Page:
Common typo

Usually, typing mistakes are easy to find (if one looks for them of course) as they make the word look unusual. There are some though that change one word into another. Sometimes, the change of the word doesn’t change the meaning of the phrase though. These are the most difficult to find typos.

I make one of these pretty often. Instead of “global warming” I type in “global warning”. The toughest one to find, but I don’t usually bother.

Vacation vs. vocation

My co-worker and I were composing an email today. He was writing and I was watching over. When I pointed out to him that he wanted to write “vacation” instead of “vocation”, he argued that if the word was wrong, the spellchecker would have underlined it in red. Since I was 99.9% sure that I was right, I aked him to double check.

It turned out that both “vacation” and “vocation” are legitimate words. But what surprised me was that their meanings were almost opposite.

“Vacation” has to do with resting and spending the time nicely. “Vocation” has to do with hard work. If you don’t believe me, check the definitions in the dictionary. Here are the words in : vacation and vocation.

P.S.: And I was right.

Solid food

Yesterday, when I wrote about Maxim’s first food I of course meant his first solid food. It’s just that I didn’t know that solid food is called solid food in English. The direct translation from Russian is “solid” indeed, but when I was writing the post, I wasn’t sure that I could the word “solid” to describe food. And I was too lazy to check in the dictionary. Today, when I was replying to a comment for that post, I noticed the Google Adsense banner which was promoting some “solid food” website. I checked the site, double checked in the dictionary, and it was indeed – “solid” food.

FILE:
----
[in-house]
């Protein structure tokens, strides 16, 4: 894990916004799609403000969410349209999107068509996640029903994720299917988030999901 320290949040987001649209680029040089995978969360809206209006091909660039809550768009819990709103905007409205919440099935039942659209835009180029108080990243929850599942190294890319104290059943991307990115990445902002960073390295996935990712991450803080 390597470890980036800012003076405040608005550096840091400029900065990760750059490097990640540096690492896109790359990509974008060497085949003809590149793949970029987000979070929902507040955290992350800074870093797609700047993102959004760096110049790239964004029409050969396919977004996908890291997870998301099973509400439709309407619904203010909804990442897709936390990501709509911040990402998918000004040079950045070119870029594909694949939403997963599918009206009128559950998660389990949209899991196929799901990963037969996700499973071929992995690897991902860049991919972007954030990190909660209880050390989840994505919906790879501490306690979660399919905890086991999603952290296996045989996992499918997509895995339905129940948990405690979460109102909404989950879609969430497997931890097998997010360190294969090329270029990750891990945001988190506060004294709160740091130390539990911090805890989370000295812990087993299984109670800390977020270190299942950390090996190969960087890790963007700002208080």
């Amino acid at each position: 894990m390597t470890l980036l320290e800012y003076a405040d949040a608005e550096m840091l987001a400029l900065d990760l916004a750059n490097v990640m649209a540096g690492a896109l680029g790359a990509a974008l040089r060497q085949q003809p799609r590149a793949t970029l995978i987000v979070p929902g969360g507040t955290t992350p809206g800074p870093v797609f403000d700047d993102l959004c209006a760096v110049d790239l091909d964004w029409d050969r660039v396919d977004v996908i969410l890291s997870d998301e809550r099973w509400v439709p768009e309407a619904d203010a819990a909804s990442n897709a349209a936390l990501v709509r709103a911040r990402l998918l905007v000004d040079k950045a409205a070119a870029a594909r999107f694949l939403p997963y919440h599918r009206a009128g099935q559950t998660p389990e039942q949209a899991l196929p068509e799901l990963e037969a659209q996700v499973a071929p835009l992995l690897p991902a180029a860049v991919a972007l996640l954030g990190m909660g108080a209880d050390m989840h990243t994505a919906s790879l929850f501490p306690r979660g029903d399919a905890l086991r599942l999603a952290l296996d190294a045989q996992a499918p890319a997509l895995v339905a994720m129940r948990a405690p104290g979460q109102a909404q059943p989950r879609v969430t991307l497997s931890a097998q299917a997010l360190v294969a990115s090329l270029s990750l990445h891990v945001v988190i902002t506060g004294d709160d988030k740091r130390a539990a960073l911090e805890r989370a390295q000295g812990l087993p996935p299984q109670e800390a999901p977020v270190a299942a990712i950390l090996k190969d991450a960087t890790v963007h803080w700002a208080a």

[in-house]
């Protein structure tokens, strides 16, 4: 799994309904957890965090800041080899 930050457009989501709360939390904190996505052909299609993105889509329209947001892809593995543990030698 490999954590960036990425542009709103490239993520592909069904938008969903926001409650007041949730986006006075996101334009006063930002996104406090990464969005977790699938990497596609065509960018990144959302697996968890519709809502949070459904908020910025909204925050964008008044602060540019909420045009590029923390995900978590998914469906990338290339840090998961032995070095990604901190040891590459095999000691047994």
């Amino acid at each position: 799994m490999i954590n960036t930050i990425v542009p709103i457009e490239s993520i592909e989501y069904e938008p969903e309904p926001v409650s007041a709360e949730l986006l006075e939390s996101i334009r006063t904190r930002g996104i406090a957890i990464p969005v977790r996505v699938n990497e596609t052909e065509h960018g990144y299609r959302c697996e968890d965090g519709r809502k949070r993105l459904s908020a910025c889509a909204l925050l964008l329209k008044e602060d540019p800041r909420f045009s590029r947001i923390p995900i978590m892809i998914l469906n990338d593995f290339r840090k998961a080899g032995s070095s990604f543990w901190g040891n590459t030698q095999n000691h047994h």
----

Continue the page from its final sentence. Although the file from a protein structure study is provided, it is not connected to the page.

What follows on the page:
Either I am being too smart or too stupid. I don’t know.

P.S.: Maxim seems to really enjoy his new diet.

New default dictionary

Until now I’ve been using for all my translation needs. I realize that it might not at all be the best out there, but it is was good enough. I wanted something fast and simple. No need for phrases, just quick word translations from Russian to English, and back.

I think I’ll be switching to now. It is also a good enough alternative. And fast enough. It also takes care of the greatest annoyance I have with the Rambler dictionary – language switching. When asking for the translation, I think, it is pretty obvious which language the original word is in. So, if I type ‘muse’ and ask for the English/Russian translation, it is obvious that I have typed an English word and I want thus a Russian translsation. For some strange reason, with Rambler, I had to specify. But I would have minded it aswell, if not the ugly interface. Check it out. What is the problem? Well, the language switch is after the submit button. That’s inconvenient.

I’ve been coping with this for far too long. Enough!

P.S.: Yandex dictionary has another nice feature – it shows the meaning of the word in other languages too. Educational.